LONDON/NEW YORK (Reuters) - Thomson Reuters Corp TRIL.L (TRI.TO) reported a higher-than-expected quarterly profit due mainly to cost controls, but revenue growth slowed in the financial industry downturn.
The news and financial data publisher reaffirmed its expectation of a revenue increase in 2009, although this was not enough to prevent investors from taking profits after a more than 20 percent run-up in the share price this year.
Revenue in the group’s Professional division, which supplies information to lawyers, scientists, accountants and the healthcare industry, rose 5 percent after excluding the impact of the strong dollar, to $1.27 billion.
But revenue at the Markets division, which supplies news and data to financial institutions, grew only 0.4 percent on a constant-currency basis to $1.85 billion, hurt by lower transaction volumes and job cuts.
Sentiment in financial markets is “quite good,” Chief Executive Tom Glocer said in an interview on Thursday.
“I can’t really call exactly where the bottom is. There can be false dawns,” he said.
Thomson Reuters’ New York- and Toronto-traded shares fell about 5 percent. The London-listed shares closed down 2.4 percent in weaker European markets, though the stock is still up more than 20 percent so far this year.
“With the banking sector apparently reaching a point of stability, we think the risk of a major disappointment in the Markets division is receding, thus removing a major plank of the bear case,” said Colin Tennant, head of media research at Nomura.
“That said, organic revenue in the Professional division has slowed down somewhat, which could become a concern.”
The company, formed by Thomson Corp’s purchase of Reuters Group Plc in April 2008, said underlying operating profit, excluding amortization, integration costs and other items, rose 2 percent to $588 million, or 40 cents per share.
That beat the average analyst forecast of 34 cents per share, according to Reuters Estimates.
Thomson Reuters reaffirmed its outlook for revenue to grow in 2009, and for underlying operating margin and free cash flow to be comparable to 2008, supported by revenue growth and the expected savings from integration programs. It said it was on track to achieve its target of $975 million by year end.
“They confirmed their outlook for the full year and savings targets are on track, so I would view these as a very good, very encouraging set of numbers,” said Paul Richards, analyst at brokerage Numis.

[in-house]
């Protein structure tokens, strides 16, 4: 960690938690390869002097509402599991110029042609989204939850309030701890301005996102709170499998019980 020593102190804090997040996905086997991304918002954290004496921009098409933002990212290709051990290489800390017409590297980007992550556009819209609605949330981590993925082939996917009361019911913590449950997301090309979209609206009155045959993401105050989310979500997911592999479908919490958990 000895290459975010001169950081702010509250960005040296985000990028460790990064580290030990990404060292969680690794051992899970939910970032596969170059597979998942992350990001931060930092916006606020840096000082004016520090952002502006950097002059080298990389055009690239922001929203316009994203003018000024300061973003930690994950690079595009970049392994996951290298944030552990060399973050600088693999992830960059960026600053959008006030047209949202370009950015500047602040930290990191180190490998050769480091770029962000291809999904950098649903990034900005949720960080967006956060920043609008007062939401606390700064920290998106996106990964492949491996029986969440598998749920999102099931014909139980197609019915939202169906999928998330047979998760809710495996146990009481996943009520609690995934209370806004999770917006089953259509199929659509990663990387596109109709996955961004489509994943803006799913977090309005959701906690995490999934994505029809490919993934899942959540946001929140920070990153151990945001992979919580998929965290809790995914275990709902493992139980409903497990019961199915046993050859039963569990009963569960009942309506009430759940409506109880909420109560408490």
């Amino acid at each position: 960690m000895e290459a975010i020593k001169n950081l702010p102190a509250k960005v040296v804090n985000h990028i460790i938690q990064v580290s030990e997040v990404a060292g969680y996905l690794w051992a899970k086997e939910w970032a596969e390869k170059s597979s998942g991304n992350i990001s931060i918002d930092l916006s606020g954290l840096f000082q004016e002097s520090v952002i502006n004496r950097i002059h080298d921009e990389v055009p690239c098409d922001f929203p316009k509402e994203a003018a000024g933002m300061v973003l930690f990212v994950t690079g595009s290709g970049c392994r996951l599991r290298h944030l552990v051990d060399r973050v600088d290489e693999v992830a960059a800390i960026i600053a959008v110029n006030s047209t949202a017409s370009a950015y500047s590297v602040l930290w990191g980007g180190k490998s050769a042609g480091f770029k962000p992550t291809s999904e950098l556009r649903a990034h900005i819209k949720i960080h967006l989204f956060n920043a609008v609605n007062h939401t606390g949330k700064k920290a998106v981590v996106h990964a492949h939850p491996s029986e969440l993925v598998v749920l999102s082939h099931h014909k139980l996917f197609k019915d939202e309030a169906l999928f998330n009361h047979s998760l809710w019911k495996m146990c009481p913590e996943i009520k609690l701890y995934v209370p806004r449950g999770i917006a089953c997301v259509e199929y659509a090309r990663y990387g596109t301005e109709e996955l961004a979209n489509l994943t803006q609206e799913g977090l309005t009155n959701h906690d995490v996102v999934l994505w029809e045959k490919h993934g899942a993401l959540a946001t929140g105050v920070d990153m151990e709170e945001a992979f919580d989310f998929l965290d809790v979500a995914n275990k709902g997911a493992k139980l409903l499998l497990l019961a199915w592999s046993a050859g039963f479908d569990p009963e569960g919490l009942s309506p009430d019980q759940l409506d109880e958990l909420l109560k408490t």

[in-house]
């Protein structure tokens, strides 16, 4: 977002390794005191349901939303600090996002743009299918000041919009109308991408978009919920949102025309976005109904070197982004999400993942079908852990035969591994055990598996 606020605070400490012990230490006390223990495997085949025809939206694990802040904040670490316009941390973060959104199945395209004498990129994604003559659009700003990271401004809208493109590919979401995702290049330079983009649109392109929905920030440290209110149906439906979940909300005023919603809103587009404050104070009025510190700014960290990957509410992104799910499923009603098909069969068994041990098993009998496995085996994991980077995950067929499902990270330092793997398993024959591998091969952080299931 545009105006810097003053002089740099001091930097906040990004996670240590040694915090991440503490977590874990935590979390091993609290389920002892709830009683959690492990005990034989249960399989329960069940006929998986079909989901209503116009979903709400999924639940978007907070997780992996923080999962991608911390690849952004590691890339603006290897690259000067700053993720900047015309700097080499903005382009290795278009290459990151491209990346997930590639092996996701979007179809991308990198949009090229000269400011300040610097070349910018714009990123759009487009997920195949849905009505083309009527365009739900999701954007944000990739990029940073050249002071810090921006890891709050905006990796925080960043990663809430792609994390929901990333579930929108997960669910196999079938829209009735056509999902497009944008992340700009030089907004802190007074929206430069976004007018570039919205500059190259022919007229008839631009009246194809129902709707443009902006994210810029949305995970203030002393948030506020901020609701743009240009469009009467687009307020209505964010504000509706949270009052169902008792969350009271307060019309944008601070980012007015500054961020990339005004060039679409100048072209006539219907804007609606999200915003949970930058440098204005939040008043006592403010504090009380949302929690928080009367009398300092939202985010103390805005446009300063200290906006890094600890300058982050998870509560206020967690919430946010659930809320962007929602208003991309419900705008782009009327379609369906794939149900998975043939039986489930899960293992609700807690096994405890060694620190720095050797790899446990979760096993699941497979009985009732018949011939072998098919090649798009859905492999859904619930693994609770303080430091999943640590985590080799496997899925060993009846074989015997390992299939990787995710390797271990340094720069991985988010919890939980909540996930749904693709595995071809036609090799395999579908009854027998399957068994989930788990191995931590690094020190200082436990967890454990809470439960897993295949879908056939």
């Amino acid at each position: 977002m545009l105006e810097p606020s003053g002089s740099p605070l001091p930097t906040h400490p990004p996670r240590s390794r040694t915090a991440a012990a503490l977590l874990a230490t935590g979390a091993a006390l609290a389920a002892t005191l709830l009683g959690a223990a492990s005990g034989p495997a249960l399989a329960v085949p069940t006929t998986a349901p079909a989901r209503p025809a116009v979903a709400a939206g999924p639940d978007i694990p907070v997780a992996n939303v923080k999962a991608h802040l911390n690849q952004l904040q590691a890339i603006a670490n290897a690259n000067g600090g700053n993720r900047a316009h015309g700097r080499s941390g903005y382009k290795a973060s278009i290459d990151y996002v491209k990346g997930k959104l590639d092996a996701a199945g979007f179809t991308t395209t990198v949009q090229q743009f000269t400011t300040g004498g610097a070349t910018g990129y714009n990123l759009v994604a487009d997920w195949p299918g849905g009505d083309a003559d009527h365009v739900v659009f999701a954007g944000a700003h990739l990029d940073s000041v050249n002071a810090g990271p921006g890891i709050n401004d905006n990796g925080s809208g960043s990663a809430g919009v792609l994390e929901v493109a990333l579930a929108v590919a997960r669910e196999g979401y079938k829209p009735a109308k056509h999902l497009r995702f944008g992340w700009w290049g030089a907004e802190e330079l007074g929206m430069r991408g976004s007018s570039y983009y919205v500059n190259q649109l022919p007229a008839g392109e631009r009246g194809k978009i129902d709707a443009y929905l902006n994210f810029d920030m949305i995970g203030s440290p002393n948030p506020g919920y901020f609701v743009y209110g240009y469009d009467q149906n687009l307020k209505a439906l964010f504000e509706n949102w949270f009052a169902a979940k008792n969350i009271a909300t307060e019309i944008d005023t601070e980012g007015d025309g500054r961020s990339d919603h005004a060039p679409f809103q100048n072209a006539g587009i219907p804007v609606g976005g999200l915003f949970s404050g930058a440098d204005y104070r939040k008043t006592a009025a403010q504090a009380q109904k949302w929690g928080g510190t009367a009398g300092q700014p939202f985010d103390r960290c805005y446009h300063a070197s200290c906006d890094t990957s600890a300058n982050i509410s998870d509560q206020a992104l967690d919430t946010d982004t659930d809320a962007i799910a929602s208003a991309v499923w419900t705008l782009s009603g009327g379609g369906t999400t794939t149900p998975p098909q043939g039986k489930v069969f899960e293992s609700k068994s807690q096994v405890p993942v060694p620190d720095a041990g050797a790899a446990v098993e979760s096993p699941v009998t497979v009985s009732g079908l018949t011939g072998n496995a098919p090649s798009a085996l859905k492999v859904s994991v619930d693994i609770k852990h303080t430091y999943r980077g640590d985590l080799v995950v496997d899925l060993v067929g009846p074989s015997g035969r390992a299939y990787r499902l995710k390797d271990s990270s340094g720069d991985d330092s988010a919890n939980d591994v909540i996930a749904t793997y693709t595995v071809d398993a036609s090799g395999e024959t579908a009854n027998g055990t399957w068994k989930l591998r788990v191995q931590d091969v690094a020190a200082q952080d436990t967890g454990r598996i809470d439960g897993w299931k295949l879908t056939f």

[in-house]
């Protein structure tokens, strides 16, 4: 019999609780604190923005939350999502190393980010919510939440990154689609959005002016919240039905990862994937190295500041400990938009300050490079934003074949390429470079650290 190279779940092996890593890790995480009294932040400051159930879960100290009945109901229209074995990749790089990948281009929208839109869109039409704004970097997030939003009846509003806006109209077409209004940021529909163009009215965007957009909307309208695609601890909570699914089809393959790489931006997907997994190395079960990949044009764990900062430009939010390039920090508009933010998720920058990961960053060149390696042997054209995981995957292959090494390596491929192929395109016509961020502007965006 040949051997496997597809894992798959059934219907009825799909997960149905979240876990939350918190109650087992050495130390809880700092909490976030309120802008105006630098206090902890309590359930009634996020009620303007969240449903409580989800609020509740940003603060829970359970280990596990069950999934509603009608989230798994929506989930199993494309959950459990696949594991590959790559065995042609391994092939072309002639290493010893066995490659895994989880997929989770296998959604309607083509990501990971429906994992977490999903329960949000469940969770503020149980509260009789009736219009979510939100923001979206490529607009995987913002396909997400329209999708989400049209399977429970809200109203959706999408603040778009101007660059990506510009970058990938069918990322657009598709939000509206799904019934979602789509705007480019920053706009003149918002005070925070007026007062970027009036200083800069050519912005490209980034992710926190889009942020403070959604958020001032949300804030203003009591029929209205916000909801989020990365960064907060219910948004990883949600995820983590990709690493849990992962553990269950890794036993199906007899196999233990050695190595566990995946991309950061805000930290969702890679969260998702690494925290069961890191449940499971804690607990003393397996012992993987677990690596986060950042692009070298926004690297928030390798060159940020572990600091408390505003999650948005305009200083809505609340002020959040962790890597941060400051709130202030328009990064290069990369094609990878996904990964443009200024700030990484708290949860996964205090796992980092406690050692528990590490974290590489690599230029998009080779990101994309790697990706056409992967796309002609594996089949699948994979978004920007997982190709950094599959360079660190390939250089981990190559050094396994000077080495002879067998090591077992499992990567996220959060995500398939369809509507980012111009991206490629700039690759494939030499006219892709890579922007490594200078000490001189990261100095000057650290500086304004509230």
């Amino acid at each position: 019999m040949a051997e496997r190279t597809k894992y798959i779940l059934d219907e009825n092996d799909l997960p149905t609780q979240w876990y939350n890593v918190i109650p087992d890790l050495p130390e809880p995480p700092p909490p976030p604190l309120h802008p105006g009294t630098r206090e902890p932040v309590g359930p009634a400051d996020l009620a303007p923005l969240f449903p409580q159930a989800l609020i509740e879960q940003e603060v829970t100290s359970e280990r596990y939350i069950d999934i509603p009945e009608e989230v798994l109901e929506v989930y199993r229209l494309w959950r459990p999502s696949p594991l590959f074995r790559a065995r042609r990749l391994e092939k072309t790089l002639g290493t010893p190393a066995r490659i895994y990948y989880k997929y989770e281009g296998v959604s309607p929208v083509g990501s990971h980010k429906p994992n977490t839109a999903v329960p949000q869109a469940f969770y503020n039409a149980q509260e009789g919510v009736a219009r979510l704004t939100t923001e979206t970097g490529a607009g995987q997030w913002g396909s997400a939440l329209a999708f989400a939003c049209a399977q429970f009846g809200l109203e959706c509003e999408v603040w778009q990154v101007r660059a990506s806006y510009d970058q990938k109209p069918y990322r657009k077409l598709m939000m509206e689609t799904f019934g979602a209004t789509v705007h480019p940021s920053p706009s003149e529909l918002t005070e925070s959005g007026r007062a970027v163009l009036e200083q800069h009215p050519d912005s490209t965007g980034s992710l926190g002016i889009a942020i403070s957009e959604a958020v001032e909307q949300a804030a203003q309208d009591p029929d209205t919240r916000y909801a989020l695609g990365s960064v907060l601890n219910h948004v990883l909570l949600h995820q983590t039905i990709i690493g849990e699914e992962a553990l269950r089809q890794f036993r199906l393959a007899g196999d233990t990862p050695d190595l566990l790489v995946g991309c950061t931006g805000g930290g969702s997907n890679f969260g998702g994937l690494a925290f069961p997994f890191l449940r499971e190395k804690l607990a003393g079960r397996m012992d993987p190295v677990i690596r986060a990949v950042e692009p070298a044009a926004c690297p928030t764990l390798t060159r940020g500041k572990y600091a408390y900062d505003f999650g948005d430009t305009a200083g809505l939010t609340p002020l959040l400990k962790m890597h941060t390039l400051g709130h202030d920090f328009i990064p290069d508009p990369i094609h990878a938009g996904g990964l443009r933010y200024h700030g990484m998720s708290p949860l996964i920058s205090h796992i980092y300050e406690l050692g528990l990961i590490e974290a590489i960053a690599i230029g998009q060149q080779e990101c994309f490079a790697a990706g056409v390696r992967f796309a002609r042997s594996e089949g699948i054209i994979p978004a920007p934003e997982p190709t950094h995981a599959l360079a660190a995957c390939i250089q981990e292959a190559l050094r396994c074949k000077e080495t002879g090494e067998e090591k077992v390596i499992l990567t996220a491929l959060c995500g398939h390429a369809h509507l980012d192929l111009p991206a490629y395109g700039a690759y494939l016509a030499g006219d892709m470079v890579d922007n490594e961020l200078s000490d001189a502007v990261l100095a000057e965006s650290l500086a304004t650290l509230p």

“Operating profit was slightly ahead of consensus and our expectations, which is good. If you then work down the P&L, reorganization charges, interest and tax were all lower than we expected,” he said.
Revenue from ongoing businesses dropped 3 percent to $3.12 billion. Excluding the impact of a stronger dollar, revenue actually rose 3 percent, compared with a 5 percent rise in the fourth quarter. Analysts on average were expecting revenue of $3.17 billion, according to Reuters Estimates.
Thomson Reuters is regarded by some analysts as the riskiest bet among professional information providers, due to its exposure to the financial sector, which has been hit by mergers and deep job cuts. The sector accounts for about 60 percent of group revenue.
“Clients have been placing orders. Clearly other clients have been canceling activity or some clients have been going out of business totally,” Glocer told Reuters Financial Television.
A high proportion of subscription and digital revenues, and the resilience of the Professional unit have helped drive the London-traded shares up 23 percent in the year to date.
Thomson Reuters stock trades at about 16 times expected 2009 earnings, according to Reuters data, a considerable premium to fellow professional publishers Reed Elsevier (REL.L) at 10.5 times, Pearson (PSON.L) at 12 times and Wolters Kluwer (WLSNc.AS) at about 9 times.
Reed Elsevier and Pearson have both said they expect to increase or at least match 2008 earnings this year, and Wolters Kluwer expects to keep its operating margin at around 20 percent.
Additional reporting by Kate Holton; Editing by Ted Kerr